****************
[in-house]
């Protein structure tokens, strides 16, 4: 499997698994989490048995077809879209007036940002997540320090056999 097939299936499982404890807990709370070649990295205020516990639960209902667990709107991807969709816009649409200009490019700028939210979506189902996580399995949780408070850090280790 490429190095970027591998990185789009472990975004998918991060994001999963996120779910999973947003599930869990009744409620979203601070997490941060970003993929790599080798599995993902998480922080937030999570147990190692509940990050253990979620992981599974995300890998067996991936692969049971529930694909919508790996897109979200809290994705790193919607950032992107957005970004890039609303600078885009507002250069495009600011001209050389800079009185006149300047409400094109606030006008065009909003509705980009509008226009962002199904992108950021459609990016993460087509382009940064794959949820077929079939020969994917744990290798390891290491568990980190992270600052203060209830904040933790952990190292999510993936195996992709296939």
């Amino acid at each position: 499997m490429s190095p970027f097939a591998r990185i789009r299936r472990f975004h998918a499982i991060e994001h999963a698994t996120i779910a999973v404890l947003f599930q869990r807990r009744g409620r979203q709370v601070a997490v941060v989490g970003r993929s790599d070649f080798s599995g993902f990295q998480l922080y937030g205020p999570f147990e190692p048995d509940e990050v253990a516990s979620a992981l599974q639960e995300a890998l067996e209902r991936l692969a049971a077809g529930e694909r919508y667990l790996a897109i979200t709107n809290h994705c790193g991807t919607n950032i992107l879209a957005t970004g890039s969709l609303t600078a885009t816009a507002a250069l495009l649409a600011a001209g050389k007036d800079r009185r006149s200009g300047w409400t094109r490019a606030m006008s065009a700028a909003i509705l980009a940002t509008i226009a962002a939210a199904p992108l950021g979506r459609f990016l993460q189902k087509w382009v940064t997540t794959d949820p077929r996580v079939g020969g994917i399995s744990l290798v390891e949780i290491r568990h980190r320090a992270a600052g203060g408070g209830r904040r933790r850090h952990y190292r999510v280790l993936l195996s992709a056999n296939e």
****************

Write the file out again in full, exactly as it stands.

[in-house]
């Protein structure tokens, strides 16, 4: 499997698994989490048995077809879209007036940002997540320090056999 097939299936499982404890807990709370070649990295205020516990639960209902667990709107991807969709816009649409200009490019700028939210979506189902996580399995949780408070850090280790 490429190095970027591998990185789009472990975004998918991060994001999963996120779910999973947003599930869990009744409620979203601070997490941060970003993929790599080798599995993902998480922080937030999570147990190692509940990050253990979620992981599974995300890998067996991936692969049971529930694909919508790996897109979200809290994705790193919607950032992107957005970004890039609303600078885009507002250069495009600011001209050389800079009185006149300047409400094109606030006008065009909003509705980009509008226009962002199904992108950021459609990016993460087509382009940064794959949820077929079939020969994917744990290798390891290491568990980190992270600052203060209830904040933790952990190292999510993936195996992709296939």
């Amino acid at each position: 499997m490429s190095p970027f097939a591998r990185i789009r299936r472990f975004h998918a499982i991060e994001h999963a698994t996120i779910a999973v404890l947003f599930q869990r807990r009744g409620r979203q709370v601070a997490v941060v989490g970003r993929s790599d070649f080798s599995g993902f990295q998480l922080y937030g205020p999570f147990e190692p048995d509940e990050v253990a516990s979620a992981l599974q639960e995300a890998l067996e209902r991936l692969a049971a077809g529930e694909r919508y667990l790996a897109i979200t709107n809290h994705c790193g991807t919607n950032i992107l879209a957005t970004g890039s969709l609303t600078a885009t816009a507002a250069l495009l649409a600011a001209g050389k007036d800079r009185r006149s200009g300047w409400t094109r490019a606030m006008s065009a700028a909003i509705l980009a940002t509008i226009a962002a939210a199904p992108l950021g979506r459609f990016l993460q189902k087509w382009v940064t997540t794959d949820p077929r996580v079939g020969g994917i399995s744990l290798v390891e949780i290491r568990h980190r320090a992270a600052g203060g408070g209830r904040r933790r850090h952990y190292r999510v280790l993936l195996s992709a056999n296939e």